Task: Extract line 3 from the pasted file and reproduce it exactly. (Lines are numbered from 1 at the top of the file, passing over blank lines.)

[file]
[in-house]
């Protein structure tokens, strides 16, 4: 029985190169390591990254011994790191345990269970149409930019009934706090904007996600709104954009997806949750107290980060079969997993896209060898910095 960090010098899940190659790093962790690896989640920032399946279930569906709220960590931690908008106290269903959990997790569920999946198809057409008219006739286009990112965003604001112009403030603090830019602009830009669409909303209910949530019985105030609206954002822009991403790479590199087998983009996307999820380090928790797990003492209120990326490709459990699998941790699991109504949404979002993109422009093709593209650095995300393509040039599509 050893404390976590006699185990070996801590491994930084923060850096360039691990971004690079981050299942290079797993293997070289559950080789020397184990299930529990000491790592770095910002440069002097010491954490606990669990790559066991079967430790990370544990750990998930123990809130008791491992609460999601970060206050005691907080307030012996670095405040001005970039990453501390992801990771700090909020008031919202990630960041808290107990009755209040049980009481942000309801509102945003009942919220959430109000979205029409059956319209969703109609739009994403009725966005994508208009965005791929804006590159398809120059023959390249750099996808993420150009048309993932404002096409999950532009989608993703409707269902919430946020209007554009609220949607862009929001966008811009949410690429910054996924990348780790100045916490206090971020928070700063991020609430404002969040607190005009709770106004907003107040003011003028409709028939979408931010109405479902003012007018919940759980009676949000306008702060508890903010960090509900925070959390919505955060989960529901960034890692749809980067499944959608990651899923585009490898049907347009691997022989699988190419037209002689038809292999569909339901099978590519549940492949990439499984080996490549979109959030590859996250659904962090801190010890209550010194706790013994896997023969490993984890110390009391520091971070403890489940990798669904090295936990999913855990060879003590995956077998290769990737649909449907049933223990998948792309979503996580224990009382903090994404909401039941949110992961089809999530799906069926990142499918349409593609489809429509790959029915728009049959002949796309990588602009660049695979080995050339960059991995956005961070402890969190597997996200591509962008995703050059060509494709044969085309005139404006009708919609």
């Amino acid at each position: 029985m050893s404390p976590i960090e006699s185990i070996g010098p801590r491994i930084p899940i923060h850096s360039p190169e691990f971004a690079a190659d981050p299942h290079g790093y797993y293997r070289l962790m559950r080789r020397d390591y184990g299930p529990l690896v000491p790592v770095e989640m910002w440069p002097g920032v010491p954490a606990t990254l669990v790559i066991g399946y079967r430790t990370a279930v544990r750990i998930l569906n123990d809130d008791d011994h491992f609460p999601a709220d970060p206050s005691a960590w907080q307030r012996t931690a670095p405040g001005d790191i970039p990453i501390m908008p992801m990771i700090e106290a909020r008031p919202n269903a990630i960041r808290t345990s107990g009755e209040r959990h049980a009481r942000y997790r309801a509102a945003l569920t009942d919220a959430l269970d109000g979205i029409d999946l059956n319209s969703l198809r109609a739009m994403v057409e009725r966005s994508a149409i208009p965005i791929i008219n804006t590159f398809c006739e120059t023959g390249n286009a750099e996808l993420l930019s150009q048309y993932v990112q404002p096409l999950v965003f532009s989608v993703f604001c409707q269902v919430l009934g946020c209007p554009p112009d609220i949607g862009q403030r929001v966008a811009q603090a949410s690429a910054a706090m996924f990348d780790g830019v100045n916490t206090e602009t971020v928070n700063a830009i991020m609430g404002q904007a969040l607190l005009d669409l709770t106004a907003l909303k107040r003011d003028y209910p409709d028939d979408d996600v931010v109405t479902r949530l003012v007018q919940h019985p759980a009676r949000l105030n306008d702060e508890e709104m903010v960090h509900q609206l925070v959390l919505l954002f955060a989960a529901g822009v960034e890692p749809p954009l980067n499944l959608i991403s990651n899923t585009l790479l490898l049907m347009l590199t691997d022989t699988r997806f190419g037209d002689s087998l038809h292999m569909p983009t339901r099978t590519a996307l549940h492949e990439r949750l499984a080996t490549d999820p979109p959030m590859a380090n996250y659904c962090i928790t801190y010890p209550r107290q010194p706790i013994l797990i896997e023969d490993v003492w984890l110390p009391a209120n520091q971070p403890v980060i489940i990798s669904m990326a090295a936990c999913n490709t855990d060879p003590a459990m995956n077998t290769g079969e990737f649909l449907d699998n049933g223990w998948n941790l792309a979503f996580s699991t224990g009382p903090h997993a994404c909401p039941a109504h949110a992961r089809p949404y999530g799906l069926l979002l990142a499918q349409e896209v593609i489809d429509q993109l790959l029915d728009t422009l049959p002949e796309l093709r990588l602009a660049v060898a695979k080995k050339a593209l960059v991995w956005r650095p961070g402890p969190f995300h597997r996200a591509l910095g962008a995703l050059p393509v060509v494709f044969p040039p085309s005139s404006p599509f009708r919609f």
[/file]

């Amino acid at each position: 029985m050893s404390p976590i960090e006699s185990i070996g010098p801590r491994i930084p899940i923060h850096s360039p190169e691990f971004a690079a190659d981050p299942h290079g790093y797993y293997r070289l962790m559950r080789r020397d390591y184990g299930p529990l690896v000491p790592v770095e989640m910002w440069p002097g920032v010491p954490a606990t990254l669990v790559i066991g399946y079967r430790t990370a279930v544990r750990i998930l569906n123990d809130d008791d011994h491992f609460p999601a709220d970060p206050s005691a960590w907080q307030r012996t931690a670095p405040g001005d790191i970039p990453i501390m908008p992801m990771i700090e106290a909020r008031p919202n269903a990630i960041r808290t345990s107990g009755e209040r959990h049980a009481r942000y997790r309801a509102a945003l569920t009942d919220a959430l269970d109000g979205i029409d999946l059956n319209s969703l198809r109609a739009m994403v057409e009725r966005s994508a149409i208009p965005i791929i008219n804006t590159f398809c006739e120059t023959g390249n286009a750099e996808l993420l930019s150009q048309y993932v990112q404002p096409l999950v965003f532009s989608v993703f604001c409707q269902v919430l009934g946020c209007p554009p112009d609220i949607g862009q403030r929001v966008a811009q603090a949410s690429a910054a706090m996924f990348d780790g830019v100045n916490t206090e602009t971020v928070n700063a830009i991020m609430g404002q904007a969040l607190l005009d669409l709770t106004a907003l909303k107040r003011d003028y209910p409709d028939d979408d996600v931010v109405t479902r949530l003012v007018q919940h019985p759980a009676r949000l105030n306008d702060e508890e709104m903010v960090h509900q609206l925070v959390l919505l954002f955060a989960a529901g822009v960034e890692p749809p954009l980067n499944l959608i991403s990651n899923t585009l790479l490898l049907m347009l590199t691997d022989t699988r997806f190419g037209d002689s087998l038809h292999m569909p983009t339901r099978t590519a996307l549940h492949e990439r949750l499984a080996t490549d999820p979109p959030m590859a380090n996250y659904c962090i928790t801190y010890p209550r107290q010194p706790i013994l797990i896997e023969d490993v003492w984890l110390p009391a209120n520091q971070p403890v980060i489940i990798s669904m990326a090295a936990c999913n490709t855990d060879p003590a459990m995956n077998t290769g079969e990737f649909l449907d699998n049933g223990w998948n941790l792309a979503f996580s699991t224990g009382p903090h997993a994404c909401p039941a109504h949110a992961r089809p949404y999530g799906l069926l979002l990142a499918q349409e896209v593609i489809d429509q993109l790959l029915d728009t422009l049959p002949e796309l093709r990588l602009a660049v060898a695979k080995k050339a593209l960059v991995w956005r650095p961070g402890p969190f995300h597997r996200a591509l910095g962008a995703l050059p393509v060509v494709f044969p040039p085309s005139s404006p599509f009708r919609f």